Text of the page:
Low Tuition in the United States: Cost of Living, Tuition and Accomodation

What is the cost of studying on low tuition in the United States? If you are keen on studying in the United States, one important thing to consider is the cost of studying there. This article will review the cost of every aspect of university life to make sure you have all your questions thoroughly answered.  

Please note that the amounts and exchange rates shown below are correct only at the time of publication and may vary over time. 

Tuition fees

It is a well known fact that the US is one of the world’s most popular study abroad destinations for tertiary education – and at the same time one of the most expensive places to study abroad. Understandably, the initial cost may send shivers down your spine,but it is important to explore all avenues of securing funding and financial aid before ruling out the possibility of studying there.

Tuition fees typically range from $5,000 to $50,000 (£3,820-£38,200) per annum. The average cost of tuition fees in the US was put at $33,215 (£25,376) as at 2016. Most undergraduate programs last four years, so averagely, local students graduate with $132,860 (£101,505) worth of debt.

Some countries typically differentiate tuition for domestic, EU and international students, but American universities differentiate between in-state and out-of-state students. A standard four-year public college charged in-state students $9,650 per year (£7,372) in 2016-17, while out-of-state students were charged $24,930 (£19,046). There are equally private non-profit colleges too, which charged about $33,480 (£25,578) on average in the same year.

To provide context, the University of Michigan (currently one of the higher-ranking public universities) charged out-of-state students $45,410 (£34,693) per year, and $10,872 (£8,306) for accommodation and board, $1,048 (£800) for books and other academic supplies and $2,454 (£1,874) for other personal expenses. This totals up to a budget of $59,784 (£45,674) per year.

Accommodation costs

Generally, university towns in the Midwest region of the US have lower living expenses, whereas the East and North East are much more expensive. The average apartment starts at $500 (£382) per month (a one-bedroom apartment in a rural area) and goes up to $3,500 or £2,674 (a one-bedroom apartment in Boston).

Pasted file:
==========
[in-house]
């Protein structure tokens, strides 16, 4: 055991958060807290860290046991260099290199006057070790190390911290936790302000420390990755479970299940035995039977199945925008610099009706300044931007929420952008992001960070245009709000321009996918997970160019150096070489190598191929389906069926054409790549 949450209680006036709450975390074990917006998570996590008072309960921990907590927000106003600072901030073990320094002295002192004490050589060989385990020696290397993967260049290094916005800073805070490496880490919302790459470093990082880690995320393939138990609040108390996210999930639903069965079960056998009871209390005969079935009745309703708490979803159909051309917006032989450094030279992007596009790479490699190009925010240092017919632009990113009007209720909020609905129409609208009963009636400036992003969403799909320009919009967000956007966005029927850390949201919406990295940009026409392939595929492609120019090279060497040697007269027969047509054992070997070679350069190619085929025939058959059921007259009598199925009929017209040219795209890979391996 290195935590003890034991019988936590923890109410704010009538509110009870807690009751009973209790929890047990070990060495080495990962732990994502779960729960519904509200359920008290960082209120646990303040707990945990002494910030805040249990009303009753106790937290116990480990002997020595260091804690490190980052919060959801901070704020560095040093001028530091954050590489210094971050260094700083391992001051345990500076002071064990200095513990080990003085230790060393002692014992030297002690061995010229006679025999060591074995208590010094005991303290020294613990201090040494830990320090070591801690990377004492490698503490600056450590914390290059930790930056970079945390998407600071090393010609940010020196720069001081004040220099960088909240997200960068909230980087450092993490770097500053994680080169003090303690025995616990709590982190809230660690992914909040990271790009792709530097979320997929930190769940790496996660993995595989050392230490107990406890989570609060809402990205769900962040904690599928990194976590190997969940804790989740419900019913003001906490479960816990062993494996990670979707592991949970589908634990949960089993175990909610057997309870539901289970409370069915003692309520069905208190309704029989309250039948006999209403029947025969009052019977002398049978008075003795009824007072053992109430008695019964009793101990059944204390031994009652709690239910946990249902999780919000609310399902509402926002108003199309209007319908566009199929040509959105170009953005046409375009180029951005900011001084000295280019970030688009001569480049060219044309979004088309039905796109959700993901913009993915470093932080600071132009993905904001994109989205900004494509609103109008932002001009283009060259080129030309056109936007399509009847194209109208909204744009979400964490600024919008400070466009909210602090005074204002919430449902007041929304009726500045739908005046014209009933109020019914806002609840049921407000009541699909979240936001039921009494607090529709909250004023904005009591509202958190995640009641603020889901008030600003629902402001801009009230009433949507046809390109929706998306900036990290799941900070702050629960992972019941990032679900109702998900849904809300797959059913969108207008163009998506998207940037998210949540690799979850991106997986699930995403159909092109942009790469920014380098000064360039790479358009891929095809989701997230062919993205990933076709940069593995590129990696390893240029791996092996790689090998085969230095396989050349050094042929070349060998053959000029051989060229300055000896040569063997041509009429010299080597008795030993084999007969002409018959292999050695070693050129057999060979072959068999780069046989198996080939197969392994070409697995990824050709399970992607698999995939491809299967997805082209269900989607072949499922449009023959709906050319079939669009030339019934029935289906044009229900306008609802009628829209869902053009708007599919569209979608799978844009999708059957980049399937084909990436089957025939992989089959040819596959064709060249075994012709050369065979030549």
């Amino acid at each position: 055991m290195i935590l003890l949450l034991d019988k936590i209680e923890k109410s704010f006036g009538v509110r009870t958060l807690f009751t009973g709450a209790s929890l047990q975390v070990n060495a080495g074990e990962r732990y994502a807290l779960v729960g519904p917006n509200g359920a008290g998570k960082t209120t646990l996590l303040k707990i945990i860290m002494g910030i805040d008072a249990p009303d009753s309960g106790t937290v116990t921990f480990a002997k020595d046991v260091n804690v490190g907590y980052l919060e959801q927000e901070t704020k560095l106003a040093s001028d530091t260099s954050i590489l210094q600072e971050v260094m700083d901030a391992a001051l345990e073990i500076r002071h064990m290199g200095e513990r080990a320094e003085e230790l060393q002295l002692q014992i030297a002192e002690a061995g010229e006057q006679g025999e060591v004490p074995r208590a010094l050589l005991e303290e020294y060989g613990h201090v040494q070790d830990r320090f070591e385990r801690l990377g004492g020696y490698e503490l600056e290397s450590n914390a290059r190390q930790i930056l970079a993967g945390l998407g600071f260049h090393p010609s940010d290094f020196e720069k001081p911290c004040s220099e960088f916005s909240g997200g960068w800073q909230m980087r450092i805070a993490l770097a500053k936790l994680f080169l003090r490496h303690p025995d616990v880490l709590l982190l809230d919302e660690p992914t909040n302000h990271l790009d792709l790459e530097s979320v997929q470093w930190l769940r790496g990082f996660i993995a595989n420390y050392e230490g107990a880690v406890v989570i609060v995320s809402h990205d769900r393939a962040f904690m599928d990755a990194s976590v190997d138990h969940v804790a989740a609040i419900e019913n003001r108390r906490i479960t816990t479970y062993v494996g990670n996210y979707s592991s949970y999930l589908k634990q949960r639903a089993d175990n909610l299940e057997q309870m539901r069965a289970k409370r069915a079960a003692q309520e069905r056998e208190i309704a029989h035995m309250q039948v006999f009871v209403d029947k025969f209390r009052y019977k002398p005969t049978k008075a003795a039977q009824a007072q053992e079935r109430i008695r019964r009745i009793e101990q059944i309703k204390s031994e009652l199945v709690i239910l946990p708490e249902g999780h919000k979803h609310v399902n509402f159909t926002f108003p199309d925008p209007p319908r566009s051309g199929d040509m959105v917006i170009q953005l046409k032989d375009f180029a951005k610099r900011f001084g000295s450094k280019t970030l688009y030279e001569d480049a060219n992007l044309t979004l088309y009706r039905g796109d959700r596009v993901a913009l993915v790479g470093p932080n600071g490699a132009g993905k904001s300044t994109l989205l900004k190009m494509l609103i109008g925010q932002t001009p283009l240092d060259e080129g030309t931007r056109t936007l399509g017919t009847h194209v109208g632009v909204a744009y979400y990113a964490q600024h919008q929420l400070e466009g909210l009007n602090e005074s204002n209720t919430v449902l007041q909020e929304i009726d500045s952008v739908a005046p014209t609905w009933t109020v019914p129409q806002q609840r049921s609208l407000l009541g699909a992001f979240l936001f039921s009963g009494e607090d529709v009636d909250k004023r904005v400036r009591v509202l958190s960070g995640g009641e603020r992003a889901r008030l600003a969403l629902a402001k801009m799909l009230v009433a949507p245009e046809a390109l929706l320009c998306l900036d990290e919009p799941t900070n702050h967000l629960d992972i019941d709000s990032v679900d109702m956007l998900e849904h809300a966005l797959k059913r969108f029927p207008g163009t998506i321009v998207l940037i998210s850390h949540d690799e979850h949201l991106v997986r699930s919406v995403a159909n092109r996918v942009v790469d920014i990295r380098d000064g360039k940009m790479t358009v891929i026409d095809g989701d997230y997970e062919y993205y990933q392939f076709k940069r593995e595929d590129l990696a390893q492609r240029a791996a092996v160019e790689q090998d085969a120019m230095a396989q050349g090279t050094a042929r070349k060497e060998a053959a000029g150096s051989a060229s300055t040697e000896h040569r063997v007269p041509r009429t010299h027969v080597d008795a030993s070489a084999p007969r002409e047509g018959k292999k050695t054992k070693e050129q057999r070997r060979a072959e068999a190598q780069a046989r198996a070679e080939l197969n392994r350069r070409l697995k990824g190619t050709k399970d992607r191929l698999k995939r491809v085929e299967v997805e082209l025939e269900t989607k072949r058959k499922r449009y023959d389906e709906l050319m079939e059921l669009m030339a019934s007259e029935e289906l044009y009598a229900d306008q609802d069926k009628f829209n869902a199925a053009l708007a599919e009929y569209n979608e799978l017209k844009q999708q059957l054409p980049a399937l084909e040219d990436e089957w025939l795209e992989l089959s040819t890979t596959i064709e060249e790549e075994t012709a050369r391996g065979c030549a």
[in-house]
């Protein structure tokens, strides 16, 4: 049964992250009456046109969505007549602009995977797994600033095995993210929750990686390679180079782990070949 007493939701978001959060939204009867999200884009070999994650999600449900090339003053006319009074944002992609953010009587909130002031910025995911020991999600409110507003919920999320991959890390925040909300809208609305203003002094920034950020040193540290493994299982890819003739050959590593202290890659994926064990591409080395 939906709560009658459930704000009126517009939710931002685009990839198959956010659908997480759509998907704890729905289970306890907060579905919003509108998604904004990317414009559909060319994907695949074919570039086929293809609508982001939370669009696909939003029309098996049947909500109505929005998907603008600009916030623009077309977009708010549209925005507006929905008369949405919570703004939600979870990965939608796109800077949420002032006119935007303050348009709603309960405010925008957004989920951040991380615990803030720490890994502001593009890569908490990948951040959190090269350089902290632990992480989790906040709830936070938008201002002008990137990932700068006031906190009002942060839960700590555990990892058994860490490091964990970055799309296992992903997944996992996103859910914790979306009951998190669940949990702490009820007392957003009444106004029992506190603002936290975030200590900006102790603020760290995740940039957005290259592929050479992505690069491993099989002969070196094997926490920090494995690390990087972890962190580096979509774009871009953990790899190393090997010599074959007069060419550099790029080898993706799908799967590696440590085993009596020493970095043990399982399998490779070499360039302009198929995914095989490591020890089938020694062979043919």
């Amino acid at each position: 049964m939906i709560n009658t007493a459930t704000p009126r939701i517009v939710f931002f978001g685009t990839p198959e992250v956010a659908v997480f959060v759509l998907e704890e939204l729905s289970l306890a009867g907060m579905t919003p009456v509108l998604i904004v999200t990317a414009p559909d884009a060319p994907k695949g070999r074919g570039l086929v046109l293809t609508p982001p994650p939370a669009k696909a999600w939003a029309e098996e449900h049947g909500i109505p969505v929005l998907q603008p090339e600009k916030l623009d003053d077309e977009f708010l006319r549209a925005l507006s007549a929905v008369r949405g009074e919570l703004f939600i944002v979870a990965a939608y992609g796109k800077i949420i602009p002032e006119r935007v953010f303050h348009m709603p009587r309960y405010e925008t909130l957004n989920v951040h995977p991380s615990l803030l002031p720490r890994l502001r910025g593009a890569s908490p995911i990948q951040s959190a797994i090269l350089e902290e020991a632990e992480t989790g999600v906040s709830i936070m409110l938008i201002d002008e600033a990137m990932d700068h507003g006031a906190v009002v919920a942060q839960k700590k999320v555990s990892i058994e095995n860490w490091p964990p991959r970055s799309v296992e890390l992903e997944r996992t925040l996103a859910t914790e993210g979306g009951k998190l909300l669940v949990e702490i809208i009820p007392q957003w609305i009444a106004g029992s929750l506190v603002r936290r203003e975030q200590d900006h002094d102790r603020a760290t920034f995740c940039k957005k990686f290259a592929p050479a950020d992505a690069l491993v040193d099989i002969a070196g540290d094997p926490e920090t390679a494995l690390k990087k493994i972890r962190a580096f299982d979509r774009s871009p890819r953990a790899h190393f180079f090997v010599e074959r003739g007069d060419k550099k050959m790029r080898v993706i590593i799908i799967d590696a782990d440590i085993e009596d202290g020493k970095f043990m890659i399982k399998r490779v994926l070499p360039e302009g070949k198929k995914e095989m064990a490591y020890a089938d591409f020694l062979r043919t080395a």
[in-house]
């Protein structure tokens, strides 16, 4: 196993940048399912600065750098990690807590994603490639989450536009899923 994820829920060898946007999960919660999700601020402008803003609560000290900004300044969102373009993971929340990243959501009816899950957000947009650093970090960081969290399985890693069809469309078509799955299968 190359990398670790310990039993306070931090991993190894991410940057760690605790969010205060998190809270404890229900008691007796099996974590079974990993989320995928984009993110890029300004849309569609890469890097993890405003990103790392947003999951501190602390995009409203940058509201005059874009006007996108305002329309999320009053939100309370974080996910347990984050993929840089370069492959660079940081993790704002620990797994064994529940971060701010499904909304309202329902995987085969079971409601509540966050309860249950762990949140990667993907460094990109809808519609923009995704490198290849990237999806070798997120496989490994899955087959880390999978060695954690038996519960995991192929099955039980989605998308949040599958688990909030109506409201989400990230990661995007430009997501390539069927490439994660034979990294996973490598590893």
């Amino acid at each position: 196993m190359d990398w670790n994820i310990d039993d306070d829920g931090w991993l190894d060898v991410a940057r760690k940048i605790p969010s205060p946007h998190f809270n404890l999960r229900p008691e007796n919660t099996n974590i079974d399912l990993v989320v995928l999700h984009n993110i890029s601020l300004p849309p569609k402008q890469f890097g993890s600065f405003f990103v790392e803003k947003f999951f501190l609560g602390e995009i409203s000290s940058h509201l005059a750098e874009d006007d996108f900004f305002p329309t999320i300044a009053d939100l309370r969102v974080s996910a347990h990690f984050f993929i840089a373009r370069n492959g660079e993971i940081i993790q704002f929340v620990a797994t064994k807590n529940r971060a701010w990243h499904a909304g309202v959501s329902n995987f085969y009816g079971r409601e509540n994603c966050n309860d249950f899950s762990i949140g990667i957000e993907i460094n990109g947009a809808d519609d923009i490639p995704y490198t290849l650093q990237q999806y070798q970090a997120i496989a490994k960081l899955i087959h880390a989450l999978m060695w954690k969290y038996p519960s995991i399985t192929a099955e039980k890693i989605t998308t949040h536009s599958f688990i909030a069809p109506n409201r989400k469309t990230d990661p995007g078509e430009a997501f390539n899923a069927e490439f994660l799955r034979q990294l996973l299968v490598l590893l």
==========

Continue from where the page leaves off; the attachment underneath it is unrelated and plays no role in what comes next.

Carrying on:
Typically, on-campus accommodation is in dormitories, and has two or three people per room. Roommates share bathrooms, toilets and showers.

As at 2017, on-campus dormitory accommodation in the US averaged $10,440 (£7,976) per year at public four-year colleges or $11,890 (£9,083) per year at private four-year institutions, plus all utilities and housing-related costs. There are specific calculators for totting up accommodation and tuition fee estimations on each university website.

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Other essential student costs

Internet provision costs $45-50 (£34-38) per month, and household and monthly phone bills are around $50 (£38). Petrol costs around $3.50 (£2.67) per gallon (4.5 litres). A monthly public transport pass costs about $50-60 (£38-45) and some areas offer discounted prices for students. The average cost of books and academic supplies per academic year is $1,170 (£893), or $390 (£297) per semester.

Another compulsory cost to consider is the student visa to study in the US, which costs $160 (£122). The application can be a long process and is best started about three-five months before the semester begins.

What financial support is available

The cost of studying in the US can seem extortionate but it’s important to look at the difference between the “sticker” price (what is advertised on university websites) and what students actually pay, once all sources of funding have been considered. Bear in mind that in 2013-14, 85 percent of full-time undergraduate students at four-year public universities and 89 per cent at private non-profit universities benefited from some type of financial aid. More often than not, the most prestigious universities in the US, with the highest “sticker” prices, give students the widest range of funding opportunities. For example, some 91 per cent of students at the Massachusetts Institute of Technologyreceive financial aid.

Financial aid comes in many formats: scholarships, grants, assistantships and work-study schemes. Some of these might be possible only for US citizens but there are many financial aid opportunities for international students too. For example, the University of Pennsylvania sets aside $6 million each year to fund graduates from outside the US and in neighbouring Canada and Mexico. Many universities guarantee on-campus paid work for students while they study.

Funding information is available on each university’s website and financial aid should be applied for at the same time as a university place.

Several high-ranking universities in the US operate a “needs-blind” admission policy, meaning the financial background of potential students is disregarded during the admission process and the university promises to financially support students so every successful applicant can attend. In 2017, these establishments were the Massachusetts Institute of Technology, Harvard University, Princeton University, Yale University and Amherst College.

There are also a few well-known government-funded US scholarship programmes for international students, for example, the Fulbright Foreign Student Program and the Hubert Humphrey Fellowship Program. There is a full list of scholarships for international students here

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